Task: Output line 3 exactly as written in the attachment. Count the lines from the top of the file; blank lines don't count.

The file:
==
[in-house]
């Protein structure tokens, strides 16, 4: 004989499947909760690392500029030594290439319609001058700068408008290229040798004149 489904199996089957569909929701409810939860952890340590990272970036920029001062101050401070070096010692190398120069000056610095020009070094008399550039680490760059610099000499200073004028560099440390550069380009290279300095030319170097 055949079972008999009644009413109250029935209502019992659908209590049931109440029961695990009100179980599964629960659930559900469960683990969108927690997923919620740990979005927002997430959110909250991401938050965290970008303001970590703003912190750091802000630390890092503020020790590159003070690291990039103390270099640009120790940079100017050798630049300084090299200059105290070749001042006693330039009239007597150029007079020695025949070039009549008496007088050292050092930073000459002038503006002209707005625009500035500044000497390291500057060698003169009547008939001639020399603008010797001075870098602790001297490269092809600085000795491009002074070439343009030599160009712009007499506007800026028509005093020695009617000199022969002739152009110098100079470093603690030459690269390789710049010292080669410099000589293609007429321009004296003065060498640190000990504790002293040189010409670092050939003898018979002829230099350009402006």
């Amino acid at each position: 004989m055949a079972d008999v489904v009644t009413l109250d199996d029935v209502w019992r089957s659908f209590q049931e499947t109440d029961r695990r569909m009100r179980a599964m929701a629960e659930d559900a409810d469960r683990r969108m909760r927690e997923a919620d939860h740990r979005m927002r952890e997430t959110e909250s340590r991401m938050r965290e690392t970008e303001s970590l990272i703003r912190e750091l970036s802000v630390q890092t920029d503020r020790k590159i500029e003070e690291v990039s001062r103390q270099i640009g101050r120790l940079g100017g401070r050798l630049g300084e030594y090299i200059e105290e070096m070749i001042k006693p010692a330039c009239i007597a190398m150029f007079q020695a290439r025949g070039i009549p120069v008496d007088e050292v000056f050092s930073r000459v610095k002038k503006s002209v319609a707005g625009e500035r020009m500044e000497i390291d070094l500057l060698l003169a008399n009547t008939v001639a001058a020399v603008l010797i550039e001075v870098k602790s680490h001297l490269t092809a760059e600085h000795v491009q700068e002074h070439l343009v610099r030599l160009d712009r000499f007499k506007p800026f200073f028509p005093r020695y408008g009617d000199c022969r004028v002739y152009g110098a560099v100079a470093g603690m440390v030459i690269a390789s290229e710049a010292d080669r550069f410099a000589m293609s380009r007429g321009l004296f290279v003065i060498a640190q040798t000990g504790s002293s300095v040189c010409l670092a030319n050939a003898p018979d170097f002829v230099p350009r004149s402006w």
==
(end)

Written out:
């Amino acid at each position: 004989m055949a079972d008999v489904v009644t009413l109250d199996d029935v209502w019992r089957s659908f209590q049931e499947t109440d029961r695990r569909m009100r179980a599964m929701a629960e659930d559900a409810d469960r683990r969108m909760r927690e997923a919620d939860h740990r979005m927002r952890e997430t959110e909250s340590r991401m938050r965290e690392t970008e303001s970590l990272i703003r912190e750091l970036s802000v630390q890092t920029d503020r020790k590159i500029e003070e690291v990039s001062r103390q270099i640009g101050r120790l940079g100017g401070r050798l630049g300084e030594y090299i200059e105290e070096m070749i001042k006693p010692a330039c009239i007597a190398m150029f007079q020695a290439r025949g070039i009549p120069v008496d007088e050292v000056f050092s930073r000459v610095k002038k503006s002209v319609a707005g625009e500035r020009m500044e000497i390291d070094l500057l060698l003169a008399n009547t008939v001639a001058a020399v603008l010797i550039e001075v870098k602790s680490h001297l490269t092809a760059e600085h000795v491009q700068e002074h070439l343009v610099r030599l160009d712009r000499f007499k506007p800026f200073f028509p005093r020695y408008g009617d000199c022969r004028v002739y152009g110098a560099v100079a470093g603690m440390v030459i690269a390789s290229e710049a010292d080669r550069f410099a000589m293609s380009r007429g321009l004296f290279v003065i060498a640190q040798t000990g504790s002293s300095v040189c010409l670092a030319n050939a003898p018979d170097f002829v230099p350009r004149s402006w």